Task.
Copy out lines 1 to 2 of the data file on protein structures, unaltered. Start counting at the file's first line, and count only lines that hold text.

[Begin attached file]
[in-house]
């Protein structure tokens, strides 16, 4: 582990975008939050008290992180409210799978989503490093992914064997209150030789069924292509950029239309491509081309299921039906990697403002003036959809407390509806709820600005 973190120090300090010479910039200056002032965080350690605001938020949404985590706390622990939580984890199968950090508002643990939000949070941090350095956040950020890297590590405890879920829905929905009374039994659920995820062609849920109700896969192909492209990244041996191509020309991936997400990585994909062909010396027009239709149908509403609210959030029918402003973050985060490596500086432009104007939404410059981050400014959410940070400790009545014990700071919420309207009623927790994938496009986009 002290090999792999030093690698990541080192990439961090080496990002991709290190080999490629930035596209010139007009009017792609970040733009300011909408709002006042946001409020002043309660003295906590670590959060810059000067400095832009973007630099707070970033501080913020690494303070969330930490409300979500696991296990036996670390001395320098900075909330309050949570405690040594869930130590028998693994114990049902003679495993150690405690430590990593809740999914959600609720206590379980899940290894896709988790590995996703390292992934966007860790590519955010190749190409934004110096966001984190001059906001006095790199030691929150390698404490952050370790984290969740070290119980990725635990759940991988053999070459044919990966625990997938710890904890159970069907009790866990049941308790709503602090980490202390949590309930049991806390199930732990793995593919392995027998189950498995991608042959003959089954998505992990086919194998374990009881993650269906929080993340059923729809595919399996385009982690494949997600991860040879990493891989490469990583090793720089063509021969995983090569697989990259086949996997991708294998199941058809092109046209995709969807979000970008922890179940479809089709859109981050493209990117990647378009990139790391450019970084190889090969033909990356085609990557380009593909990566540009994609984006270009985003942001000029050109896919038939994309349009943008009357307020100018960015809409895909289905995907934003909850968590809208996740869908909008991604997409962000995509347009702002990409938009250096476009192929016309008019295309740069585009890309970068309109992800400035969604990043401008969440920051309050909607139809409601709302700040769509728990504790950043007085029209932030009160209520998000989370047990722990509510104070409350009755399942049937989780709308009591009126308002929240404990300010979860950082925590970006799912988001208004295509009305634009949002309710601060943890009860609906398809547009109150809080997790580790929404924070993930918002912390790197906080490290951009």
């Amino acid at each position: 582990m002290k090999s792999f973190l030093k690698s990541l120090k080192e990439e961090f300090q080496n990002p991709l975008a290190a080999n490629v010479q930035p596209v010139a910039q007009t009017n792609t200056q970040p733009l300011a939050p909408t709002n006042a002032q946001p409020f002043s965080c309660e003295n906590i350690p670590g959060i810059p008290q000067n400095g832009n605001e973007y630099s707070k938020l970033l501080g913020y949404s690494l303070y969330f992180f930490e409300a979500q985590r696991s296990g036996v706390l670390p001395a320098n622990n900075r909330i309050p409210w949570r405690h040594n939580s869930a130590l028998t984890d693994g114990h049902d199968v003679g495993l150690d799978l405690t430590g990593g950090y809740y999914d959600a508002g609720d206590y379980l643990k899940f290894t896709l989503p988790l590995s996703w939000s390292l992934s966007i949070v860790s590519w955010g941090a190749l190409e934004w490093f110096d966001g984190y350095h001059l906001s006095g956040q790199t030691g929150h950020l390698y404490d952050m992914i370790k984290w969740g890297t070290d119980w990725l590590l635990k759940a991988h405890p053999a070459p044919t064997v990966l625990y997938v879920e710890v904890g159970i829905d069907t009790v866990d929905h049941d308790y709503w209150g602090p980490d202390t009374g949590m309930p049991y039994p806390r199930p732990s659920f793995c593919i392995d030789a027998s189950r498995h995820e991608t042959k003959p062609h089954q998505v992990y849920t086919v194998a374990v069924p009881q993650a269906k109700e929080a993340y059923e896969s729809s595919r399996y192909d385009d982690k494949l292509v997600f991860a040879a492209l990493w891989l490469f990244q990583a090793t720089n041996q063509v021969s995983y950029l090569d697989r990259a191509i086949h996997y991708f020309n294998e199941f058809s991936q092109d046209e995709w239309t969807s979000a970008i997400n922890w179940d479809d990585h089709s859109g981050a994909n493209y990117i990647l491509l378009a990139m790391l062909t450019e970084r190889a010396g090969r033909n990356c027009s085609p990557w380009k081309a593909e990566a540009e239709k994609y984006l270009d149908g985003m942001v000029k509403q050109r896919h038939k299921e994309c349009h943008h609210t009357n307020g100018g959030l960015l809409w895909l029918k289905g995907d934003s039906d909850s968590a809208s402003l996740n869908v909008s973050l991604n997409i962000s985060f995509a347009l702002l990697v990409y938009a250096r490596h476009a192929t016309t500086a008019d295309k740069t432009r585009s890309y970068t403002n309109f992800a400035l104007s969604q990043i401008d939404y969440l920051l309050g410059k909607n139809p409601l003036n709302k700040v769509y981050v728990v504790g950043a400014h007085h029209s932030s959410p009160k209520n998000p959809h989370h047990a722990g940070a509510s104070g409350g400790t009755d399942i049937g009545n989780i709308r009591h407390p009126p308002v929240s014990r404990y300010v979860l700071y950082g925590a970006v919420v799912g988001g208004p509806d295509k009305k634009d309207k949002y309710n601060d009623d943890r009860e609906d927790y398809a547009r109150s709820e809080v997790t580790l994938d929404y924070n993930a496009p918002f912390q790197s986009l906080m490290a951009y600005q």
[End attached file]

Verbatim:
[in-house]
């Protein structure tokens, strides 16, 4: 582990975008939050008290992180409210799978989503490093992914064997209150030789069924292509950029239309491509081309299921039906990697403002003036959809407390509806709820600005 973190120090300090010479910039200056002032965080350690605001938020949404985590706390622990939580984890199968950090508002643990939000949070941090350095956040950020890297590590405890879920829905929905009374039994659920995820062609849920109700896969192909492209990244041996191509020309991936997400990585994909062909010396027009239709149908509403609210959030029918402003973050985060490596500086432009104007939404410059981050400014959410940070400790009545014990700071919420309207009623927790994938496009986009 002290090999792999030093690698990541080192990439961090080496990002991709290190080999490629930035596209010139007009009017792609970040733009300011909408709002006042946001409020002043309660003295906590670590959060810059000067400095832009973007630099707070970033501080913020690494303070969330930490409300979500696991296990036996670390001395320098900075909330309050949570405690040594869930130590028998693994114990049902003679495993150690405690430590990593809740999914959600609720206590379980899940290894896709988790590995996703390292992934966007860790590519955010190749190409934004110096966001984190001059906001006095790199030691929150390698404490952050370790984290969740070290119980990725635990759940991988053999070459044919990966625990997938710890904890159970069907009790866990049941308790709503602090980490202390949590309930049991806390199930732990793995593919392995027998189950498995991608042959003959089954998505992990086919194998374990009881993650269906929080993340059923729809595919399996385009982690494949997600991860040879990493891989490469990583090793720089063509021969995983090569697989990259086949996997991708294998199941058809092109046209995709969807979000970008922890179940479809089709859109981050493209990117990647378009990139790391450019970084190889090969033909990356085609990557380009593909990566540009994609984006270009985003942001000029050109896919038939994309349009943008009357307020100018960015809409895909289905995907934003909850968590809208996740869908909008991604997409962000995509347009702002990409938009250096476009192929016309008019295309740069585009890309970068309109992800400035969604990043401008969440920051309050909607139809409601709302700040769509728990504790950043007085029209932030009160209520998000989370047990722990509510104070409350009755399942049937989780709308009591009126308002929240404990300010979860950082925590970006799912988001208004295509009305634009949002309710601060943890009860609906398809547009109150809080997790580790929404924070993930918002912390790197906080490290951009």